• Programs, events, league-type tournaments, incentives etc. to be chalked out to encourage youths to take interest in sports. When athletes of the same level train at a centre and the facilities are made exclusively available to them, they will train better and results will show.

  • Participation in one sports activity should be made compulsory for every school student and they should be given marks for participation. The syllabus or curriculum of schools/colleges should be modified accordingly.

  • It has to be ensured that sports become a viable career option for youngsters. Only when sports can offer a sustained means of livelihood to athletes, even after they stop playing competitive sports, will parents be motivated to allow their children to take up sports as a serious career option. And that is the only way to tap the best talent, who may otherwise decide to take up other career options. The awareness that sports also can be a lucrative career should be spread intensively. Apart from elite sportsmen, the opportunities to be coaches, administrators, umpires etc. need to be popularised.

  • A structured future plan for children showing talents in sports should be chalked out including scholarships, free training, coaching etc.

  • Early identification of talent. Talents in India are identified at the age of 11-14. Whereas in other countries talents are identified as early as when the kids are 5-6 years old. This difference in the identification of talent makes a huge difference at the international level, as it gives a competitive edge to such sportspersons.

  • CSR funds should be directed to developing sports at the grassroots level instead of only sponsoring events at the national or international level.

  • Setting up local infrastructure: The Sports Ministry’s initiative to set up Khelo India State Centre of Excellence (KISCE) in all states and UTs and 1000 Khelo India Centres (KIC) at the district level to enable local talent to be identified and trained in 14 identified Olympic sports and traditional sports is a significant step in developing grassroots sports. Both the KISCEs and KICs will strengthen the grassroot level sports ecosystem in India in a big way.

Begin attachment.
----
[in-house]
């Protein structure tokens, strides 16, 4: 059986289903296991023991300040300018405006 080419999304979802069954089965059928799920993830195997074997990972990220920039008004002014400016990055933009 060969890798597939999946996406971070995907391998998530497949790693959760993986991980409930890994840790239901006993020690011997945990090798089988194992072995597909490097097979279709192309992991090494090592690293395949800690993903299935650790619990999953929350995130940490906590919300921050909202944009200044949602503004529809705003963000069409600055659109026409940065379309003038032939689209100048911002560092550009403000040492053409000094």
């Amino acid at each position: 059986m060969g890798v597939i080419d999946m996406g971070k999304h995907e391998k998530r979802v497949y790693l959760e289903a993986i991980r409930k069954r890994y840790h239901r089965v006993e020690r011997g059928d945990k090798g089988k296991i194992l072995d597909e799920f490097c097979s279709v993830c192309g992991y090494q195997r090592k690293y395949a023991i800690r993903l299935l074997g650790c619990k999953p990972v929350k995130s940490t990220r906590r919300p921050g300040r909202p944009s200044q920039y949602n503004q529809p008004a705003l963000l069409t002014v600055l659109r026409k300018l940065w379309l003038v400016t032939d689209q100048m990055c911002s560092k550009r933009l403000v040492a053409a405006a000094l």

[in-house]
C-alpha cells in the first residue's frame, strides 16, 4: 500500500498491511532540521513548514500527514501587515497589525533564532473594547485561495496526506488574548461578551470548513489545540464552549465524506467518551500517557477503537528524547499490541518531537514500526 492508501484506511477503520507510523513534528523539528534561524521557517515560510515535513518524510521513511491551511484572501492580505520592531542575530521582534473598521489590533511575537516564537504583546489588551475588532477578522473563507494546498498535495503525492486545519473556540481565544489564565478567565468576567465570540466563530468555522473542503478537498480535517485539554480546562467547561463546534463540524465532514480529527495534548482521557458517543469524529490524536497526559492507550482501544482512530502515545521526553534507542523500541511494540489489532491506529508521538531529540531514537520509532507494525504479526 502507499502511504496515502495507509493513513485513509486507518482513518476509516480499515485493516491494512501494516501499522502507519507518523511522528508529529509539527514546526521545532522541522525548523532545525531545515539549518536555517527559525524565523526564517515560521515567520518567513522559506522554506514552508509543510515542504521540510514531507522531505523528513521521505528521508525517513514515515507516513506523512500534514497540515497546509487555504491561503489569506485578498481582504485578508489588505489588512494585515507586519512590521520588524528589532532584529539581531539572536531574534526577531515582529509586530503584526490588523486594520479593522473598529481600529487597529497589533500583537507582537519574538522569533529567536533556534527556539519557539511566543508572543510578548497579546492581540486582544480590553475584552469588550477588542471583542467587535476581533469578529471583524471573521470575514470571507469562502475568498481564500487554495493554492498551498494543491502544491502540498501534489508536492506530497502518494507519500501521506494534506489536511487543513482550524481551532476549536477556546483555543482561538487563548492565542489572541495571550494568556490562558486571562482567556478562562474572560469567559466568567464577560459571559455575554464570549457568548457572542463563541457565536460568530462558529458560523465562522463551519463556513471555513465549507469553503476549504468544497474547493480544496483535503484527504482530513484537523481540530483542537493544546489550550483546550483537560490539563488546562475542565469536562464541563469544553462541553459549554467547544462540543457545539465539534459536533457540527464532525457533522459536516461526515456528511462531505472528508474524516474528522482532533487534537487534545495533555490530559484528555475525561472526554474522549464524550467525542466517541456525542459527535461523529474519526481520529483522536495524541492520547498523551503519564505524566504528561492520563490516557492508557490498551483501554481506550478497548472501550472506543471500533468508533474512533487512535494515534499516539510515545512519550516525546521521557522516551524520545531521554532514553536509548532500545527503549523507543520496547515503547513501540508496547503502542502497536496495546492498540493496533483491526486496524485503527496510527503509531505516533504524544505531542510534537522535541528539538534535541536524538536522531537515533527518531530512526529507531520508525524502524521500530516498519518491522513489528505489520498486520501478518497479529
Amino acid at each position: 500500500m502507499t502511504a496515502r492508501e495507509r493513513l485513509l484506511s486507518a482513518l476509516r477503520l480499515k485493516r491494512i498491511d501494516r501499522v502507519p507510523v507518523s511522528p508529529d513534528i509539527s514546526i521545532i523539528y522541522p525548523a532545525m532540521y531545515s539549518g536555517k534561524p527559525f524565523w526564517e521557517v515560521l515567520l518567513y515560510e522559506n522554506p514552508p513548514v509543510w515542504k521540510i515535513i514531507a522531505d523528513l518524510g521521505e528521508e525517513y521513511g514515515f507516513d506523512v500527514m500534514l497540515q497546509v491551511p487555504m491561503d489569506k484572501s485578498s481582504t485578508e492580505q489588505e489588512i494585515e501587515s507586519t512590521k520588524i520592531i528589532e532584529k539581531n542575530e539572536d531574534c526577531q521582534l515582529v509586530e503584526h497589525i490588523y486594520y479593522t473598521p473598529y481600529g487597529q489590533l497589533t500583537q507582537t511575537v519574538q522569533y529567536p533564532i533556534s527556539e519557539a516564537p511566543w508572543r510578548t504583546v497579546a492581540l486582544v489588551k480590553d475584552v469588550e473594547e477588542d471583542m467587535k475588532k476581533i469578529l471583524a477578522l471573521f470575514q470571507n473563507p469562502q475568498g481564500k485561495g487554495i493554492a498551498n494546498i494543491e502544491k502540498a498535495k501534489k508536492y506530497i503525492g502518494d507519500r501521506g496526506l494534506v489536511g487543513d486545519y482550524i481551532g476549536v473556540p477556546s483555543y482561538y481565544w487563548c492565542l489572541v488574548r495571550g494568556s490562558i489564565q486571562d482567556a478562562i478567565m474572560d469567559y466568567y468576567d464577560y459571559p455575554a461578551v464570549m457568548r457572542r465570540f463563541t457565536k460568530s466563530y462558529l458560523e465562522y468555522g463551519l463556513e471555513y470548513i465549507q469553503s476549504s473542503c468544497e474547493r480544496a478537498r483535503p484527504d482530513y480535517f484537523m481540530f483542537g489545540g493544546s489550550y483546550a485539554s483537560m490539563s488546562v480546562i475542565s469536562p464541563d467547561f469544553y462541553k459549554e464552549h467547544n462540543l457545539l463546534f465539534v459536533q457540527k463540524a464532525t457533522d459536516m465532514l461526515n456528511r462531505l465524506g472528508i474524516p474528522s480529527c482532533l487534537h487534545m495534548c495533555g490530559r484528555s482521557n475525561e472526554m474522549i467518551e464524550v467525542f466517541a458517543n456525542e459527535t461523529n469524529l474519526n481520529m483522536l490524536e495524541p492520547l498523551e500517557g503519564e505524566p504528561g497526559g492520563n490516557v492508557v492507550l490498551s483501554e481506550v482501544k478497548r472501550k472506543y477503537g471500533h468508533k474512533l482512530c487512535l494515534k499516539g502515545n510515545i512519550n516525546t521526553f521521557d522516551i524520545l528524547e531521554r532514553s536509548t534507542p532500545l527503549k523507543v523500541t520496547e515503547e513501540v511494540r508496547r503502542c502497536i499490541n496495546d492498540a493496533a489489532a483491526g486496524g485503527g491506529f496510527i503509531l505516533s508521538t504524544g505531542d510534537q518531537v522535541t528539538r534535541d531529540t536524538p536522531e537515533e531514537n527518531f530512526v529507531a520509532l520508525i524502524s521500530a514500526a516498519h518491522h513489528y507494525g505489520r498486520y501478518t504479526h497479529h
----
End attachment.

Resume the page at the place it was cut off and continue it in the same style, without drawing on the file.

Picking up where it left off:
India has got talent, it just needs to be explored, identified, and nurtured.

Unless India makes a structured effort to broad-base sports and increase participation at the grassroots level, we will continue to lag behind, not just on social development and youth inclusion parameters but also deliver limited success at world sports events.

While the sports ministry has to lead the charge, other stakeholders i.e. corporates, entrepreneurs, national federations, state-level associations, equipment manufacturers, media and service providers, municipalities, panchayats, schools, colleges etc. have to come together to develop and promote the cause of sport. While initiatives such as ‘Khelo India’ are imperative, it’s only once the mindsets broaden that we will truly experience the emergence of India as a multi-sporting nation.